Bus Error on Integer Assignment

Discussion in 'C++' started by William, Mar 22, 2005.

  1. William

    William Guest

    I have declared the following struct in the .h file:

    struct PeerInfo {
    int peerID;
    string peerIP;
    int peerPort;
    };

    In the .cc file, I have:

    PeerInfo* gossipPeer;
    gossipPeer->peerID = 500; // fail, causes bus error

    If I have:
    gossipPeer->peerID; // pass, no bus error


    My question: why does

    gossipPeer->peerID = 500;

    causes a bus error?
    Any suggestions for a fix is appreciated.

    I am using gcc 3.3.4. The error message simply read "bus error", no
    further details were given.
     
    William, Mar 22, 2005
    #1
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  2. William

    Jeff Schwab Guest

    William wrote:
    > I have declared the following struct in the .h file:
    >
    > struct PeerInfo {
    > int peerID;
    > string peerIP;
    > int peerPort;
    > };
    >
    > In the .cc file, I have:
    >
    > PeerInfo* gossipPeer;


    That pointer has not been initialized. It holds some quasi-random
    address. You need to obtain some memory, initialize that memory with
    the proper layout for a PeerInfo, and store the address of the memory in
    the pointer:

    PeerInfo* gossipPeer = new gossipPeer;

    When you finish using this PeerInfo object, release the resources used
    to represent it:

    delete gossipPeer;

    > gossipPeer->peerID = 500; // fail, causes bus error


    The junk address in the uninitialized pointer probably had about a 1 in
    4 chance of being properly aligned for an int. Run the old code a bunch
    of times and keep statistics on what % of the time you get bus errors,
    and report back here. I always wondered this sort of thing.


    > If I have:
    > gossipPeer->peerID; // pass, no bus error


    I think that's undefined behavior, but I hope someone better versed than
    I will give a definitive answer.


    > My question: why does
    >
    > gossipPeer->peerID = 500;
    >
    > causes a bus error?


    As opposed to a segmentation fault? gossipPeer probably held a sequence
    of bits that could not possibly represent the address of an int on your
    machine.

    > Any suggestions for a fix is appreciated.


    Instead of using a pointer (PeerInfo*), try allocating gossipPeer "on
    the stack:"

    PeerInfo gossipPeer;
    gossipPeer.peerID = 500;

    This way, you do not have to deal with "new" or "delete."

    > I am using gcc 3.3.4. The error message simply read "bus error", no
    > further details were given.
     
    Jeff Schwab, Mar 22, 2005
    #2
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  3. "William" <> wrote in message
    news:p...
    >I have declared the following struct in the .h file:
    >
    > struct PeerInfo {
    > int peerID;
    > string peerIP;
    > int peerPort;
    > };
    >
    > In the .cc file, I have:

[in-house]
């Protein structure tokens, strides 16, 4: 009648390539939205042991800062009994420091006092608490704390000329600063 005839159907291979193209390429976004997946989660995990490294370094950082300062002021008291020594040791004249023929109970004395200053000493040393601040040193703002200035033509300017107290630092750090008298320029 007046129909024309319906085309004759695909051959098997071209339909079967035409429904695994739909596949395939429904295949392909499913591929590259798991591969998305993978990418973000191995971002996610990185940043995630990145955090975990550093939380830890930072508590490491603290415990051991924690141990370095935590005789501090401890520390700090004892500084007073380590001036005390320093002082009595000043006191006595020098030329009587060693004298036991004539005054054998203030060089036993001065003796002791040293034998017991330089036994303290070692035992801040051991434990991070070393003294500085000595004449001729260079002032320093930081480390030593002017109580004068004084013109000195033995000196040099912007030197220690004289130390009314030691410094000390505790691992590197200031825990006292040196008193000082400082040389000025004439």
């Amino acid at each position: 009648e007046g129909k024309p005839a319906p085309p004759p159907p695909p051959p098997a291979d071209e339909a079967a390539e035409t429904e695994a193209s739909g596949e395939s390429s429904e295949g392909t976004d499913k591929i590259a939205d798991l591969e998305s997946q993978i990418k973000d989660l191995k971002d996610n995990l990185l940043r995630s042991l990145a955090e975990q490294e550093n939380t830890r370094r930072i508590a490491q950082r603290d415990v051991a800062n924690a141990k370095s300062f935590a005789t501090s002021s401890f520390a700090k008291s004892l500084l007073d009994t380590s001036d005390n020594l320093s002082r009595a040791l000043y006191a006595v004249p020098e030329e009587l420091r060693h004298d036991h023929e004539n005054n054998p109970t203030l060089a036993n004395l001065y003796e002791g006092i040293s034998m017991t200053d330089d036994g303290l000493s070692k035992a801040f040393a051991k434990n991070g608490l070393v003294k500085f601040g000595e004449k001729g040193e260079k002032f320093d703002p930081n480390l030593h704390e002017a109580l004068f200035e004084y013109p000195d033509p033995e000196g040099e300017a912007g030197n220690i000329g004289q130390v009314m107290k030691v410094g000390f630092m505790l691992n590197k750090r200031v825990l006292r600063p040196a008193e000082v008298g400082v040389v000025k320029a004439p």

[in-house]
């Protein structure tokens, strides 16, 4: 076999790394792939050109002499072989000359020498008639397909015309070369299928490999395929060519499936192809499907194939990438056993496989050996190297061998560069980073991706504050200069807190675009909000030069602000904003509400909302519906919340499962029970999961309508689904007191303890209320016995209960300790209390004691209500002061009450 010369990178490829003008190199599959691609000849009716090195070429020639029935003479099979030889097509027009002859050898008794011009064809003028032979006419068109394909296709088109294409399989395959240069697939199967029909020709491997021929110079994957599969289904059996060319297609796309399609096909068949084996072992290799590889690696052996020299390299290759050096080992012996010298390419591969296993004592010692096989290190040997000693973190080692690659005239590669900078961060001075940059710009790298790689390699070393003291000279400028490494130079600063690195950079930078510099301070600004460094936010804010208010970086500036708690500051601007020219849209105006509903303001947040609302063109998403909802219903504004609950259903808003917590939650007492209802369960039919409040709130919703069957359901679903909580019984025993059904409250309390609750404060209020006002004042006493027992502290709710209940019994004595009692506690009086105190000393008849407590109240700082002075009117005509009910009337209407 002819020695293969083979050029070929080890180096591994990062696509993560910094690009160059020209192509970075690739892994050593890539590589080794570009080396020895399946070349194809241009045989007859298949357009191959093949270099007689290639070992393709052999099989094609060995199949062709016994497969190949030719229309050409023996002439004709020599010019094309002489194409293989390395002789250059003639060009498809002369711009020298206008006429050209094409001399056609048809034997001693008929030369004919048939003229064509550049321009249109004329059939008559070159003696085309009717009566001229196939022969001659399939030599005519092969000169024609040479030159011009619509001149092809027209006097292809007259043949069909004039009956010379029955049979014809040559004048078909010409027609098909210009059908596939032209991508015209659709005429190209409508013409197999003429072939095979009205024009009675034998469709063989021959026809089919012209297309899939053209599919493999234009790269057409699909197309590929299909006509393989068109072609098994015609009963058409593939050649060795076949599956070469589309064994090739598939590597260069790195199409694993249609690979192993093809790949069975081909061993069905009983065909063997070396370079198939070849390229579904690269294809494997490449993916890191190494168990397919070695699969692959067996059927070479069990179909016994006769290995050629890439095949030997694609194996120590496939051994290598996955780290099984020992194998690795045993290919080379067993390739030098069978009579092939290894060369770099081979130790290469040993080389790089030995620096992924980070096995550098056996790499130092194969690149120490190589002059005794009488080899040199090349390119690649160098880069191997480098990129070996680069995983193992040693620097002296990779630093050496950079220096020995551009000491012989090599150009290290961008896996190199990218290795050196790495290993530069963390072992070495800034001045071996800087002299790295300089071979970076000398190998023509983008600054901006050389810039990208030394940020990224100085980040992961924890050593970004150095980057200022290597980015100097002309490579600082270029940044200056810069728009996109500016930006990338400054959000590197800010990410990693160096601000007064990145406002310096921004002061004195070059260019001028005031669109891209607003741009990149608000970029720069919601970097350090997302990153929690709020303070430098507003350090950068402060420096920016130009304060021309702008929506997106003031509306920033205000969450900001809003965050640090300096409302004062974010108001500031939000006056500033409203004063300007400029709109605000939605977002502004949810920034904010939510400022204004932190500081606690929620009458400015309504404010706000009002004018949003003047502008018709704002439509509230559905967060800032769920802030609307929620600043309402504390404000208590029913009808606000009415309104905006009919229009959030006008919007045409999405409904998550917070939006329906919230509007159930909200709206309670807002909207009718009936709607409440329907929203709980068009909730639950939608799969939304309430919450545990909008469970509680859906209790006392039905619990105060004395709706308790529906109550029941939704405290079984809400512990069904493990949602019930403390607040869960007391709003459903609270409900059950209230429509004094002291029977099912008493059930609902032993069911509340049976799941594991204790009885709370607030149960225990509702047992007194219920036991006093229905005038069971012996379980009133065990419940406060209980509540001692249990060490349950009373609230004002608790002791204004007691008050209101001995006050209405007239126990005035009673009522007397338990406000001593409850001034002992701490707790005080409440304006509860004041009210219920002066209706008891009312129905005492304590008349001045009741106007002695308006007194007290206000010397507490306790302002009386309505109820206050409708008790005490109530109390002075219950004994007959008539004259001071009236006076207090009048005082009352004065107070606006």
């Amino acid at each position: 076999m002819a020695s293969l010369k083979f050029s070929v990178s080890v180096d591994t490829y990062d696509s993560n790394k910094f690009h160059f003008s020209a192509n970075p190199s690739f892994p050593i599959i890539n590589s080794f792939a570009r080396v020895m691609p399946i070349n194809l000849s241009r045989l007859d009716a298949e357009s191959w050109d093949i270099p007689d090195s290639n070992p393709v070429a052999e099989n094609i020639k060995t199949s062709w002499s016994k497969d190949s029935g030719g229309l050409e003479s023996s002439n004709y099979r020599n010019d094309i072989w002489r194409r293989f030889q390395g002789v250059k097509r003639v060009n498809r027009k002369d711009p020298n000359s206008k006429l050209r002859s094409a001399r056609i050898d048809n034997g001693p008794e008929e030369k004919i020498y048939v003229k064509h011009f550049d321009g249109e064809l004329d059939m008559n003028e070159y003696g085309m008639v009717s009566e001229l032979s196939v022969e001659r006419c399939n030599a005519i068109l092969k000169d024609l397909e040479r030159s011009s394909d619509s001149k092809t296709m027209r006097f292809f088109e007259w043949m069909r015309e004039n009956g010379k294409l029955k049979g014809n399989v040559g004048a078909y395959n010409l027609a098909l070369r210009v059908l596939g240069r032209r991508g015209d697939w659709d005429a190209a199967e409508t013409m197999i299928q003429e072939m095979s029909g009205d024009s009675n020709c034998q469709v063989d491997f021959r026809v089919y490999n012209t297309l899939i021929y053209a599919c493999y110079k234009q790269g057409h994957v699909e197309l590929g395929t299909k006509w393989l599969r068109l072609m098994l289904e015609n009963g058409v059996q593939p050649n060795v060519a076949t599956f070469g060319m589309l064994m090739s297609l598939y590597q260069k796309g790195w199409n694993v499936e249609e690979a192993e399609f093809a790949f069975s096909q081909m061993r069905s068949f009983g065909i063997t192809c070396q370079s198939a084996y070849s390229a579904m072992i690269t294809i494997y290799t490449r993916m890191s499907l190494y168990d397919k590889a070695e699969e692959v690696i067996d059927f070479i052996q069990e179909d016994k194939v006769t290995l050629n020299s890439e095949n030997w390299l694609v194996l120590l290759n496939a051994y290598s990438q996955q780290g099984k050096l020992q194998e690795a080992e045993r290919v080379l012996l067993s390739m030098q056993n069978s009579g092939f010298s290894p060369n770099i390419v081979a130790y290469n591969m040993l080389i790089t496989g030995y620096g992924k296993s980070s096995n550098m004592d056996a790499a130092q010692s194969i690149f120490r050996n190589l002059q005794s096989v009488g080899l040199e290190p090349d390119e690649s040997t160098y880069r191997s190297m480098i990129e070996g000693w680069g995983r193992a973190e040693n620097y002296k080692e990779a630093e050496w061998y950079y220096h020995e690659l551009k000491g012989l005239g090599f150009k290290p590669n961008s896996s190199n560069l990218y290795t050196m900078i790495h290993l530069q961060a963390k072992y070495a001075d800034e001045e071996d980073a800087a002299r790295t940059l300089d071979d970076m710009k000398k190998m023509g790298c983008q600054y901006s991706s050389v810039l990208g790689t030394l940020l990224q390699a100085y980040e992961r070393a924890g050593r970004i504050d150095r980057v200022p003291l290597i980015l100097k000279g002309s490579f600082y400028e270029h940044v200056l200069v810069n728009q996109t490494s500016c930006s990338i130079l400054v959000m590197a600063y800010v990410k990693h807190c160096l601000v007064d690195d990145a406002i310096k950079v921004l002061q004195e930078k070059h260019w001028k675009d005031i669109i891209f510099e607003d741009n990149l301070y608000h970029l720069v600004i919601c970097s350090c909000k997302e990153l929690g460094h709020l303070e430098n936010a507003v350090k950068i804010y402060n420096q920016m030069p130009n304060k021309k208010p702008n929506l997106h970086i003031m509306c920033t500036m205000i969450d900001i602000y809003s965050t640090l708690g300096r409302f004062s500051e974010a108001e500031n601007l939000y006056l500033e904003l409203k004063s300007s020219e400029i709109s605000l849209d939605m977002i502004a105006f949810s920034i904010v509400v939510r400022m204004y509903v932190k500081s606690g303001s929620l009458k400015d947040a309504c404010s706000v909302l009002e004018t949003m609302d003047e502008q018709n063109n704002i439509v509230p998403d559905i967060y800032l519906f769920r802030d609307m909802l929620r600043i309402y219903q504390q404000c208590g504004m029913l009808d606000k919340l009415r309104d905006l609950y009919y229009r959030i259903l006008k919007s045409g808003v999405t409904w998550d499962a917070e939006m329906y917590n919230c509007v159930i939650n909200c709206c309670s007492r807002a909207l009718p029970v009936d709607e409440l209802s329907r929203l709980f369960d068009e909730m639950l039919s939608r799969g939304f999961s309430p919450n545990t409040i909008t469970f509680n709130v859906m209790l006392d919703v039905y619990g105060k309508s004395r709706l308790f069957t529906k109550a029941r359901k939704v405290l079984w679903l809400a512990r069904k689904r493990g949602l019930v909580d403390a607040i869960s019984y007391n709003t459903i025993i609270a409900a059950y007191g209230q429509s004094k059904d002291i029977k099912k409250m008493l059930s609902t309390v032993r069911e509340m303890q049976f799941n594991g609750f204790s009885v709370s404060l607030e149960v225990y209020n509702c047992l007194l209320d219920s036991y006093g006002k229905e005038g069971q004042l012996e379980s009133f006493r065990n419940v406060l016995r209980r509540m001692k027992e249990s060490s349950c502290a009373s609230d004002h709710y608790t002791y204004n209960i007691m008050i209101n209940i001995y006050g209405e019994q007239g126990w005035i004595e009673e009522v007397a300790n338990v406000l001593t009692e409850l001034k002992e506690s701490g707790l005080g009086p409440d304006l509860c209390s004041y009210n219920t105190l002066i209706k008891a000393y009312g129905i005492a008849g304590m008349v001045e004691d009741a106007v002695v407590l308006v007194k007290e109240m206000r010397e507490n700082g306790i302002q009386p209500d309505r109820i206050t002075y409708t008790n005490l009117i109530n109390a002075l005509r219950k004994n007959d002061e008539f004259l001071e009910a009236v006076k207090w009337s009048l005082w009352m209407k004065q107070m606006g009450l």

>
    > PeerInfo* gossipPeer;
    > gossipPeer->peerID = 500; // fail, causes bus error
    >
    > If I have:
    > gossipPeer->peerID; // pass, no bus error


    My question is, why does that not fault too?
    The answer lies very deep in details no sane
    person would want to have to figure out.

    > My question: why does
    >
    > gossipPeer->peerID = 500;
    >
    > causes a bus error?


    I guess because the pointer refers to some
    "memory" that is not, and the machine knows
    it and let's you know too.

    > Any suggestions for a fix is appreciated.


    Initialize that pointer to refer to an object
    of the claimed type before you use it.

    > I am using gcc 3.3.4. The error message simply read "bus error", no
    > further details were given.


    You're lucky to get that much. Both the read
    (marked "pass") and the write induce undefined
    behavior that could be a bus fault or any number
    of other behaviors, including no "behavior".

    --
    --Larry Brasfield
    email:
    Above views may belong only to me.
     
    Larry Brasfield, Mar 22, 2005
    #3
  4. William

    David White Guest

    "Larry Brasfield" <> wrote in message
    news:AAL%d.33$...
    > "William" <> wrote in message
    > news:p...
    > >
    > > If I have:
    > > gossipPeer->peerID; // pass, no bus error

    >
    > My question is, why does that not fault too?


    Because it doesn't do anything. To any semi-intelligent compiler it's a
    do-nothing statement.

    DW
     
    David White, Mar 22, 2005
    #4
  5. William

    Andre Kostur Guest

    Jeff Schwab <> wrote in news:SPmdnXQBOu_yGKLfRVn-
    :

    >> If I have:
    >> gossipPeer->peerID; // pass, no bus error

    >
    > I think that's undefined behavior, but I hope someone better versed than
    > I will give a definitive answer.


    It might have been optimized away into oblivion... the compiler may have
    determined that that line does nothing...
     
    Andre Kostur, Mar 22, 2005
    #5
  6. * Jeff Schwab:
    >
    > > If I have:
    > > gossipPeer->peerID; // pass, no bus error

    >
    > I think that's undefined behavior, but I hope someone better versed than
    > I will give a definitive answer.


    This was discussed extensively in clc++m a while back, and it's definitely
    undefined behavior (but noo, I'm proba'ly, uh, not better versed, than you).

    --
    A: Because it messes up the order in which people normally read text.
    Q: Why is it such a bad thing?
    A: Top-posting.
    Q: What is the most annoying thing on usenet and in e-mail?
     
    Alf P. Steinbach, Mar 22, 2005
    #6
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